One of the most important developments of the past decade has been the emergence of Asia as the most dynamic regions of the world with the rise of China and India a engines of growth, recovery of Japan from a decade old recession, and emergence of Asian middle class as source of final demand. This new found dynamism makes regionalism a viable trade and development strategy for Asia. Although functional integration in the region has increased as is evident from the high and growing proportion of intra-regional trade and investments, Asia has lagged behind other regions in exploitation of potential of Regional Trading Arrangements (RTAs). The lack of an effective broader regional arrangement has prevented Asia from exploiting some fruitful opportunities for regional cooperation and from exercising its influence in global economic governance commensurate with its rapidly growing economic weight.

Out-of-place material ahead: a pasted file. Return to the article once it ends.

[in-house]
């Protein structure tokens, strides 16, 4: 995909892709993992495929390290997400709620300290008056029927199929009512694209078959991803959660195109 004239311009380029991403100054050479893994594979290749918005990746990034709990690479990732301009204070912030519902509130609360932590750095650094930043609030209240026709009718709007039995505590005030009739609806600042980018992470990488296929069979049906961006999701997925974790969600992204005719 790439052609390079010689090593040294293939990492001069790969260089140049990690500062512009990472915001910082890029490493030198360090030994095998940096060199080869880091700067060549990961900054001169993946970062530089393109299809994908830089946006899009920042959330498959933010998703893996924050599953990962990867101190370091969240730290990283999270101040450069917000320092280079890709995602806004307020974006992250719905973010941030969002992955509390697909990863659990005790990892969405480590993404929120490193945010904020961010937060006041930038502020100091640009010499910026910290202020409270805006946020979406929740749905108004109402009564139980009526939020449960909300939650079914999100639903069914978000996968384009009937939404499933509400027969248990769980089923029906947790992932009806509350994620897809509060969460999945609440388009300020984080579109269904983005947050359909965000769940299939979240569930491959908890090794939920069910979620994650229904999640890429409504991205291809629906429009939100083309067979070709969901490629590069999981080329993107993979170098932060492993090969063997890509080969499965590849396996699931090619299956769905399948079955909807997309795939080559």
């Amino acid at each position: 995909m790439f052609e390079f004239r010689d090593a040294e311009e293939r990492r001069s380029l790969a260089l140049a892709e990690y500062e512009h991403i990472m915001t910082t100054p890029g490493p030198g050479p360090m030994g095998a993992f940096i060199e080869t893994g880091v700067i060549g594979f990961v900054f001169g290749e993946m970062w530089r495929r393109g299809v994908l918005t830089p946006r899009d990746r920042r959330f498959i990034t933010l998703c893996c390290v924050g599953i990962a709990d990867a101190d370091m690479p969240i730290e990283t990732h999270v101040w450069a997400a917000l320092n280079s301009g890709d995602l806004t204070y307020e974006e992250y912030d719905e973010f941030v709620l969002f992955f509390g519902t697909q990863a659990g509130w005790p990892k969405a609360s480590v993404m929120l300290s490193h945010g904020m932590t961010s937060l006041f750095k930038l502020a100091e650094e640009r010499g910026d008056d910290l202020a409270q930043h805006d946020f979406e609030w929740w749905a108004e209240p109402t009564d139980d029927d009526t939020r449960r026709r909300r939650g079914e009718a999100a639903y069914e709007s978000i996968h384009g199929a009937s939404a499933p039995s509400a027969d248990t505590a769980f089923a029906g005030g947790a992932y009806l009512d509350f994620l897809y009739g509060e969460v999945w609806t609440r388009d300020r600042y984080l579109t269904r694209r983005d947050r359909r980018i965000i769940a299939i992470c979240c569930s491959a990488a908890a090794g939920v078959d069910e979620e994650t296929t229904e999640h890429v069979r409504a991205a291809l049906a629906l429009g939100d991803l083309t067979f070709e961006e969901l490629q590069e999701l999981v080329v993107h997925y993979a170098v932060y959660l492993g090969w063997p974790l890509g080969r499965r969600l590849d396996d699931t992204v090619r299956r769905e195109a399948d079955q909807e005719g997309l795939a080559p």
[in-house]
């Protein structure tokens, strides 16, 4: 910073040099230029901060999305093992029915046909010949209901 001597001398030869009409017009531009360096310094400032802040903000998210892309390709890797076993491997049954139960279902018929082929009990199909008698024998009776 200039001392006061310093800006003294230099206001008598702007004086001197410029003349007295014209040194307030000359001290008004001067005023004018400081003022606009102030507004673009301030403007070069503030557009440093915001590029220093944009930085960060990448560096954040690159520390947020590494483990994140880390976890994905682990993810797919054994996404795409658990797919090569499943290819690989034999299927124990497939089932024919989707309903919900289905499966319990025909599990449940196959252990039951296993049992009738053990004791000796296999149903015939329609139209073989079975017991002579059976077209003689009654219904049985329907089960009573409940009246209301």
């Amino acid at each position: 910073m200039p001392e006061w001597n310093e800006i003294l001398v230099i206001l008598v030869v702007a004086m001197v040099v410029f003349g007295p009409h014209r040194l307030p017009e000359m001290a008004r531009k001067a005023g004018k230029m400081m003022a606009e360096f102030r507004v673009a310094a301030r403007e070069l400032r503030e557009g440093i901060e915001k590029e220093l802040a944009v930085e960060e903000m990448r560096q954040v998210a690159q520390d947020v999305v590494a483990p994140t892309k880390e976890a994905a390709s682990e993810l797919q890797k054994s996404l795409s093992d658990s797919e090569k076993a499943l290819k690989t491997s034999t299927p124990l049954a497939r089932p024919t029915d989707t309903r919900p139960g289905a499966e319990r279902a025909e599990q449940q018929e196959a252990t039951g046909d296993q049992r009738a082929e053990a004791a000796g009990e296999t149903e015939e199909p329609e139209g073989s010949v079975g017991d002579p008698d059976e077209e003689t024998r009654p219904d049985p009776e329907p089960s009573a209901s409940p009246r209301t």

Recognizing the potential of regional cooperation over the past decade ASEAN has not only deepend the sub-regional cooperation between its 10 member states, but has also facilitated the cause of broader cooperation by holding plus one summits with major Asian countries. These countries are now building a complex web of free trade arrangements linking ASEAN and themselves. There is need for building on these sub-regional and bilateral attempts a broader regional framework to provide a seamless market facilitating exploitation of their synergies more effectively. An important initiative in the direction is the launch of the East Asia Summit (EAS) in December 2005 in Kuala Lumpur, Malaysia, as an annual forum bringing together ASEAN, Japan, China, India, South Korea, Australia and New Zealand.
Against that backdrop, leading experts of the region in their contributions to this volume examine the case for broader regionalism in Asia, its potential, challenges, possible approaches and roadmaps. The book also discusses potential of cooperation in specific areas of trade and investment, money and finance, and energy security.